I had the good fortune of revisiting Rebecca Solnit’s essay “Open Door” upon attending Signal Fire’s second-ever event in a monthly series called Reading In Place. “Open Door” is contained in a book called A Field Guide to Getting Lost, a devotional hymn celebrating the ways we constantly lose and find ourselves physically, emotionally, spiritually, and artistically. Many gorgeous stories are woven together within “Open Door”, but I found myself continuously returning to this passage:
Leave the door open for the unknown, the door into the dark. That’s where the most important things come from, where you yourself came from, and where you will go.
In a way, these words summarize the entire message of the essay. They remind us to welcome life’s mysteries and possibilities as we navigate our own unique path on this planet. With these ideas reverberating in our heads, eight of us piled into two cars and headed to Mt. Hood for Reading in Place, an adventure concocted by Signal Fire, a residency program dedicated to artistic creation and the natural world.
Two dynamic people co-founded Signal Fire, and they happen to be married to one another. The passionate Amy Harwood is an advocate and activist for forestland conservation. She has served as the Program Director for Bark, an organization devoted to protecting Mt. Hood National Forest. Ryan Pierce, who exudes a Zen-like aura, is an artist whose work has been exhibited both nationally and internationally. Each summer Signal Fire leads artists into the wilderness to “instill self-reliance, catalyze creative energy, and invite interdisciplinary collaboration.” This year there are seven residency programs in which artists are participating. If this sounds like a box of creative cookies you would like to devour, you can find out more about Signal Fire’s programing and how to apply here.
One of their programs, Reading in Place, is part book club and part wilderness adventure. For each Reading in Place excursion, a Signal Fire alumni, board member, or visiting artist chooses a piece of writing for participants to read before embarking on a day hike together. Author Justin Hocking, whose memoir “The Great Floodgates of the Wonderland” won the 2015 Oregon Book Award for creative non-fiction, selected the essay “Open Door” during the event I attended.
On the day of the hike, eight of us met at Alberta Park and drove to a little-known part of Mt. Hood National Forest. Before we started our journey, Justin set the tone for the day by asking us to reflect on a time when we felt lost in our lives and to consider sharing thoughts on the subject during our lunch-time discussion. Then he shared the first half of a lively story about a student getting lost in a remote part of Colorado when he worked as an outdoor educator. He promised to finish the story later in the day.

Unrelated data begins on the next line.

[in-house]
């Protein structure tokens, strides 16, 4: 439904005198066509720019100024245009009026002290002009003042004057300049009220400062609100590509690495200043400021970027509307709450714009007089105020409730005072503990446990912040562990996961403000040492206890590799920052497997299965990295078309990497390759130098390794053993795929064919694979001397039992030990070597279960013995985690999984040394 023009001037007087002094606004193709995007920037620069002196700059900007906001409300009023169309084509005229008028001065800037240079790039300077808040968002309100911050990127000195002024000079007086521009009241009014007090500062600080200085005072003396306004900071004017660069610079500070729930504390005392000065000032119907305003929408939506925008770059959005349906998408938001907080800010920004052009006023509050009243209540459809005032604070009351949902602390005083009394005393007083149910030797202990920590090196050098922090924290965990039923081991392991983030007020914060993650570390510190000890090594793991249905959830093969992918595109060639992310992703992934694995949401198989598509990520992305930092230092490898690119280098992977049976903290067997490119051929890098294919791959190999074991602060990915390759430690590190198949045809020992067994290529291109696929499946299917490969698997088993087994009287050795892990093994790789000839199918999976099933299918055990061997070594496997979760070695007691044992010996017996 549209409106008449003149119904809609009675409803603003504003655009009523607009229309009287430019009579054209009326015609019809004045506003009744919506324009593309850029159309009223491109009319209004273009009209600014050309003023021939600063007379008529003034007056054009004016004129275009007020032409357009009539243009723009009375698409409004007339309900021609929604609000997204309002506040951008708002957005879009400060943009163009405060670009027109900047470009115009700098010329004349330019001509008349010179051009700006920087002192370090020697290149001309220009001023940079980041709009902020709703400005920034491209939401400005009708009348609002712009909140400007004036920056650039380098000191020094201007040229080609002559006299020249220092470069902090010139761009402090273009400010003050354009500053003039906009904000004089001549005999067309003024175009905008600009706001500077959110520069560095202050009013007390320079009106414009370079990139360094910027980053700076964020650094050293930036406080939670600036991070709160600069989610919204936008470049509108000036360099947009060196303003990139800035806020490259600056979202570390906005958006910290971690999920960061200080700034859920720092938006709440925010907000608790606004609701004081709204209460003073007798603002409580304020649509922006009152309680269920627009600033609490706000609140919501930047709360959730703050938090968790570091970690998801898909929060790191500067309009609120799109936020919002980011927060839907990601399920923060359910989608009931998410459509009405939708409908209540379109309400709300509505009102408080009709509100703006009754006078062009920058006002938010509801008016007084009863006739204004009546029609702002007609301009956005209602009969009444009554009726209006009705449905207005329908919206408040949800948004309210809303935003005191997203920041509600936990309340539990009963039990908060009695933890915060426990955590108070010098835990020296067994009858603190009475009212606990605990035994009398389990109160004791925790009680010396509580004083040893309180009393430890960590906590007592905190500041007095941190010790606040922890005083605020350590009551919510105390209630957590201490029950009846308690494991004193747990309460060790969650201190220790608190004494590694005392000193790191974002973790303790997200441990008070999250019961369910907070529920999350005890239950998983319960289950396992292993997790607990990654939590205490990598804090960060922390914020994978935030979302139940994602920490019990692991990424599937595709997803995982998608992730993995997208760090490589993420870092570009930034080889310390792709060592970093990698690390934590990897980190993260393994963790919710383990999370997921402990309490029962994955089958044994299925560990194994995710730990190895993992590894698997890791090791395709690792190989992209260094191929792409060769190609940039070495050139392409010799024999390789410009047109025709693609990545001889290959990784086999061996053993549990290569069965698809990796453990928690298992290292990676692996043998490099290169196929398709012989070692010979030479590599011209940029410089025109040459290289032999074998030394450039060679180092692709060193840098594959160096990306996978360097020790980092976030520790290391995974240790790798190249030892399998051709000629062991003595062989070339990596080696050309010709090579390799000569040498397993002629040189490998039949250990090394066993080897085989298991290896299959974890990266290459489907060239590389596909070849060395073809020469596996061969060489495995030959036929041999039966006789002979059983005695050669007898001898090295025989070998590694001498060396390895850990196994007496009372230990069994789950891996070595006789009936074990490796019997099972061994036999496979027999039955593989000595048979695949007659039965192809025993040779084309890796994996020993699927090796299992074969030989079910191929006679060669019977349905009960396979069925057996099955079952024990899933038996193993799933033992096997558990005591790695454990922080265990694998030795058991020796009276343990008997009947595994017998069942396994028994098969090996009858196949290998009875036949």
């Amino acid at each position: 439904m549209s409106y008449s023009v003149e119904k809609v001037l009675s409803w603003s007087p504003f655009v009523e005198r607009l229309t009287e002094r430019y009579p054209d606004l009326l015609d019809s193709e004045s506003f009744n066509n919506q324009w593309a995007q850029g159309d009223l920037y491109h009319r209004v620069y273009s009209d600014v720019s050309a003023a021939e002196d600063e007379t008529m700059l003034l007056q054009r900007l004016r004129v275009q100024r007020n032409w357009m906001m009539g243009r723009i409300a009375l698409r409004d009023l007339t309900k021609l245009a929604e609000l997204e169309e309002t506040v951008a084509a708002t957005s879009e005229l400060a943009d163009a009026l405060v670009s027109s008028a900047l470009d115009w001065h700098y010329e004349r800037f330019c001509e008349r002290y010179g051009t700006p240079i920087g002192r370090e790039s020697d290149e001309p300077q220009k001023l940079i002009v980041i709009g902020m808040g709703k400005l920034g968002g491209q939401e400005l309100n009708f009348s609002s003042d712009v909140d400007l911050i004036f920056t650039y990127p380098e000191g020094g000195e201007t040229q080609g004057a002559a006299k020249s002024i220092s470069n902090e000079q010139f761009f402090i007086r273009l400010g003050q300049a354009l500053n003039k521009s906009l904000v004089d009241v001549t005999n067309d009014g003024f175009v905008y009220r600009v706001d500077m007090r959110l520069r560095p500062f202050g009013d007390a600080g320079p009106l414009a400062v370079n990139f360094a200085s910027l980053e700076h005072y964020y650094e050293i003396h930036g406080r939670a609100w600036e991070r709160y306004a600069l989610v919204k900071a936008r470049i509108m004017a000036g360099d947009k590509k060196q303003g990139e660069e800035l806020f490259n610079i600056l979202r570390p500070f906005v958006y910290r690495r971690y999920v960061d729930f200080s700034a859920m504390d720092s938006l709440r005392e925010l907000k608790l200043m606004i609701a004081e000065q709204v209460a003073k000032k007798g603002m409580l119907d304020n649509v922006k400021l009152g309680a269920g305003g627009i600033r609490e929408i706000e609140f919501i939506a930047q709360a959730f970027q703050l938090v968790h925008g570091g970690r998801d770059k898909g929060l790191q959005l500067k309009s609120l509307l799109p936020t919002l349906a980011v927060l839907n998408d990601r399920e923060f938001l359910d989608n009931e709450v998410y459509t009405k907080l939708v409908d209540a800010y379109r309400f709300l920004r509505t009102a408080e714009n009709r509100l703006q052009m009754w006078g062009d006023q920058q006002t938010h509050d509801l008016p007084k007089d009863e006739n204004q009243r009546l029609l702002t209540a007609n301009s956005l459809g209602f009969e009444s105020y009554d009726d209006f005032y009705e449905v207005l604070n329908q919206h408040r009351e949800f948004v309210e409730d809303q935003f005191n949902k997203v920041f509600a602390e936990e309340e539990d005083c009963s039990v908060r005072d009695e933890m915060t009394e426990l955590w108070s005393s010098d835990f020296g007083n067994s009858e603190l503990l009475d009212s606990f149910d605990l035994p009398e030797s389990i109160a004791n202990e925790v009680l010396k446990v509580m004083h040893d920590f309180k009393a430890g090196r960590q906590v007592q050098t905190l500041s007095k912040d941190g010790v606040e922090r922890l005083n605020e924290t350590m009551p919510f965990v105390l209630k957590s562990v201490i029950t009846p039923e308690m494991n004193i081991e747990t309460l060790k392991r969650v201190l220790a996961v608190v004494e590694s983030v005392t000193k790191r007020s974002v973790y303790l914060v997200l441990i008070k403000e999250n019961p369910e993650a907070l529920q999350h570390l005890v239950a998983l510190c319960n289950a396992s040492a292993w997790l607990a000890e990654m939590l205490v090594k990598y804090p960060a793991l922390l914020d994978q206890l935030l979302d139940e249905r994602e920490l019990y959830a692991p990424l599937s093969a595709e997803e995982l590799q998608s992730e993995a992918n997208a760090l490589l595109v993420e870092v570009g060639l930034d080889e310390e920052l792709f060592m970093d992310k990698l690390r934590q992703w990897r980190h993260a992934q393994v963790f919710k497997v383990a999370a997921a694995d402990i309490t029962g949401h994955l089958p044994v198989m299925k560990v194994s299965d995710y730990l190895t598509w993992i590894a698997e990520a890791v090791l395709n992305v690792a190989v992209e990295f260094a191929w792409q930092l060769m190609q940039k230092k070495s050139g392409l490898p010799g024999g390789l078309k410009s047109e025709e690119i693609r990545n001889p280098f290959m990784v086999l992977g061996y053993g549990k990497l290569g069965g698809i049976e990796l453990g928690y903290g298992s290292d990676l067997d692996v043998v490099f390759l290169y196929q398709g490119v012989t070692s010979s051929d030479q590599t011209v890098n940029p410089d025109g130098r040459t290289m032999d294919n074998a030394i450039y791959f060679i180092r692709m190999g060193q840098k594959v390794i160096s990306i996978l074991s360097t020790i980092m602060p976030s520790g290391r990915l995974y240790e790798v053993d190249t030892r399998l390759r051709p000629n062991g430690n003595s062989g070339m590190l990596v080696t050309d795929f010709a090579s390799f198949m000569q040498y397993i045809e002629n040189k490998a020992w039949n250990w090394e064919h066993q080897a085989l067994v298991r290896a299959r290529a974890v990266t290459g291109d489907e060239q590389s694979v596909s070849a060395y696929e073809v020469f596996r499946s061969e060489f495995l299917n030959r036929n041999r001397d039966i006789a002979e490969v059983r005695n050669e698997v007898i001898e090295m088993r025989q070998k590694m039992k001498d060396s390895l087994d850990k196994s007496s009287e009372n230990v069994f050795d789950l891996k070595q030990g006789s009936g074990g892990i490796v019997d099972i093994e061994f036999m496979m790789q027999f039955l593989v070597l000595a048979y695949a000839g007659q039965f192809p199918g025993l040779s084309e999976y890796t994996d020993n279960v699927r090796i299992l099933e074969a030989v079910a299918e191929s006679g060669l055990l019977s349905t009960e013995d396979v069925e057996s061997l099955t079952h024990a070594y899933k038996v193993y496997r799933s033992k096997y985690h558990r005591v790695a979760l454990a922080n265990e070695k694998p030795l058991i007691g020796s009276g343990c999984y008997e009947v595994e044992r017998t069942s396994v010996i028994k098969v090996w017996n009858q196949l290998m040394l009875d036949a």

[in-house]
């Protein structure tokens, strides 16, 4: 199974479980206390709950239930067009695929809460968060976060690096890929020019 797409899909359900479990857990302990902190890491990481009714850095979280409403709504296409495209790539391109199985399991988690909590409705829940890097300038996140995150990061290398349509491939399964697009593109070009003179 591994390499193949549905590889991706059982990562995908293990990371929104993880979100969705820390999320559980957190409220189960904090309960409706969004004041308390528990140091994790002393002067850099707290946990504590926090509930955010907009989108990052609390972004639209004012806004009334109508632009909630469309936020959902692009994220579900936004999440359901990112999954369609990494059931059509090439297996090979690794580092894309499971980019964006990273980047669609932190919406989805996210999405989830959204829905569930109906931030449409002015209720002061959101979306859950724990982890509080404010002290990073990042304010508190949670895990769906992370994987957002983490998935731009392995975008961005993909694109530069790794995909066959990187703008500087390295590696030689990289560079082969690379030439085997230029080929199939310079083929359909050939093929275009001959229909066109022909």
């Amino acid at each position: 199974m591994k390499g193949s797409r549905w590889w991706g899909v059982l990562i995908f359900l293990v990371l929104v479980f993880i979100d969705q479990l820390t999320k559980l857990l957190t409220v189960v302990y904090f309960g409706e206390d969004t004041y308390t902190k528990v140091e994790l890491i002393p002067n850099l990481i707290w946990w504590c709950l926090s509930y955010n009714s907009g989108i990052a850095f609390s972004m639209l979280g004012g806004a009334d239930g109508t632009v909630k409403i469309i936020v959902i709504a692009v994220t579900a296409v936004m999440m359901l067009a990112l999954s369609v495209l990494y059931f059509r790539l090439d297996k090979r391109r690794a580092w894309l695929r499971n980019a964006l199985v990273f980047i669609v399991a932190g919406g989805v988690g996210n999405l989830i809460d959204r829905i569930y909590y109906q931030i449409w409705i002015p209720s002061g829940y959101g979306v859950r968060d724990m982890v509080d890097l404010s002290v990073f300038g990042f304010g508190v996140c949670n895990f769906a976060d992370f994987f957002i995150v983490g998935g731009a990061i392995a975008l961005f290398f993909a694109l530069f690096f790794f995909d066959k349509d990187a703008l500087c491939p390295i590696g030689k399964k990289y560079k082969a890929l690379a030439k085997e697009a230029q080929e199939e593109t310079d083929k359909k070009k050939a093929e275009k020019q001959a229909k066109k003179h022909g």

The hike itself was gorgeous. We started by climbing up, up, up through tall trees with the soft sound of running water accompanying us the entire way. Conversation along the trail was inspiring as topics ranged from Amy’s work on Mt. Hood trying to stop a pipeline from running through the forest to childhood homes and experiences. It was fascinating to learn tiny fragments about the lives of the diverse group of artists assembled together for the excursion.
About half way through the hike we stopped for lunch. The delicious picnic feast of veggies, cheeses, guacamole, bread, crackers, and cookies provided by Signal Fire impressed us. Justin opened lunchtime conversation by inviting anyone willing to share a tale of being lost in some aspect of life. What proceeded was an honest discussion about our experiences, paired with thoughts and reflections about “Open Door” all while sharing a meal in the middle of the forest.
After that, Justin asked if we were willing to experience a taste of being lost in the woods. All of us agreed, so he brought out the blindfolds! After being paired in groups of two, we took turns blindfolding the other person and spinning him or her around to create a feeling of disorientation. Then we led the other person through the woods to a log or rock that was explored with all the senses except sight. After that, we led the blindfolded individual back to where we started, removed the blindfold, and asked the person to navigate back to the spot. I was amazed that everyone in the group was able to find his or her way back to the mysterious point of exploration. It was a humbling experience trusting another person to guide me through the forest without the sense of sight.
After handing in our blindfolds, we were ready to trek back to our starting point. Amy was excited to take the route down a recently decommissioned logging road to see how the habitat restoration was coming along. She enthusiastically explained the benefits of allowing the road to return to a natural state. We took this less-travelled path and it proved to be more challenging than our hike into the woods. There were large potholes to traverse, undergrowth to jump over, and creeks to forge. It felt a little more like the uncharted territory that Solnit refers to in her writing, though in reality it was a road created by the logging industry.
At the end of the day we arrived safely back to our cars. We reminded Justin that he never finished his story of the lost student, and he told us the ending. I won’t spoil it as he said it has the potential to become a part of a future book, but the ending was optimistic. His tale was about being physically lost in the wilderness, but the message can also apply to many other aspects of life.
At the conclusion of our hike we piled into two cars for the trip back to Portland and a return to urban life. During the drive I thought about our journey together. The authentic people and interactions of Reading in Place provided a platform for a more pure form of interaction.